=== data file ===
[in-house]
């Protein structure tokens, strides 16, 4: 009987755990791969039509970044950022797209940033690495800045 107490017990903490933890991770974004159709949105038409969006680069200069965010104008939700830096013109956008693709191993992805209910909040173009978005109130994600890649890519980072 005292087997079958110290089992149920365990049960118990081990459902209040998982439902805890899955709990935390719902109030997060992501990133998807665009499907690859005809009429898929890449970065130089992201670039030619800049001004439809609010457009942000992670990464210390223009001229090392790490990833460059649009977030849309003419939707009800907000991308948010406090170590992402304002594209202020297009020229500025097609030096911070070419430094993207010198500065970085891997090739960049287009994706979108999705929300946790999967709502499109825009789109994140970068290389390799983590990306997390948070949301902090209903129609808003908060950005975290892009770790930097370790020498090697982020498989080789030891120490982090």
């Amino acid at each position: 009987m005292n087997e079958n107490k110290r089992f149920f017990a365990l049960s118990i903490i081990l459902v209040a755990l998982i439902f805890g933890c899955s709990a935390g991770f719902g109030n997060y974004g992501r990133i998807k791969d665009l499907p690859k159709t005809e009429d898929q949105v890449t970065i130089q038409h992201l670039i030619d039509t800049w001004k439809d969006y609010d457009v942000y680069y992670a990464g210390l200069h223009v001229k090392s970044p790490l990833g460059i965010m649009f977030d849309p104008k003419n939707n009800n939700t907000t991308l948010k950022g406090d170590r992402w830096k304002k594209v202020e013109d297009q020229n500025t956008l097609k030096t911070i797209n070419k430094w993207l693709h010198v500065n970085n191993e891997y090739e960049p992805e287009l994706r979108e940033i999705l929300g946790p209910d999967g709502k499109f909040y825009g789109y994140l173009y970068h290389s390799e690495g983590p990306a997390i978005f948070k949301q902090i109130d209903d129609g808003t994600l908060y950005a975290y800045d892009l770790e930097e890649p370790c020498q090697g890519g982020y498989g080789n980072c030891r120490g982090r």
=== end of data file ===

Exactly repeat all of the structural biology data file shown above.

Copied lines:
[in-house]
């Protein structure tokens, strides 16, 4: 009987755990791969039509970044950022797209940033690495800045 107490017990903490933890991770974004159709949105038409969006680069200069965010104008939700830096013109956008693709191993992805209910909040173009978005109130994600890649890519980072 005292087997079958110290089992149920365990049960118990081990459902209040998982439902805890899955709990935390719902109030997060992501990133998807665009499907690859005809009429898929890449970065130089992201670039030619800049001004439809609010457009942000992670990464210390223009001229090392790490990833460059649009977030849309003419939707009800907000991308948010406090170590992402304002594209202020297009020229500025097609030096911070070419430094993207010198500065970085891997090739960049287009994706979108999705929300946790999967709502499109825009789109994140970068290389390799983590990306997390948070949301902090209903129609808003908060950005975290892009770790930097370790020498090697982020498989080789030891120490982090």
């Amino acid at each position: 009987m005292n087997e079958n107490k110290r089992f149920f017990a365990l049960s118990i903490i081990l459902v209040a755990l998982i439902f805890g933890c899955s709990a935390g991770f719902g109030n997060y974004g992501r990133i998807k791969d665009l499907p690859k159709t005809e009429d898929q949105v890449t970065i130089q038409h992201l670039i030619d039509t800049w001004k439809d969006y609010d457009v942000y680069y992670a990464g210390l200069h223009v001229k090392s970044p790490l990833g460059i965010m649009f977030d849309p104008k003419n939707n009800n939700t907000t991308l948010k950022g406090d170590r992402w830096k304002k594209v202020e013109d297009q020229n500025t956008l097609k030096t911070i797209n070419k430094w993207l693709h010198v500065n970085n191993e891997y090739e960049p992805e287009l994706r979108e940033i999705l929300g946790p209910d999967g709502k499109f909040y825009g789109y994140l173009y970068h290389s390799e690495g983590p990306a997390i978005f948070k949301q902090i109130d209903d129609g808003t994600l908060y950005a975290y800045d892009l770790e930097e890649p370790c020498q090697g890519g982020y498989g080789n980072c030891r120490g982090r």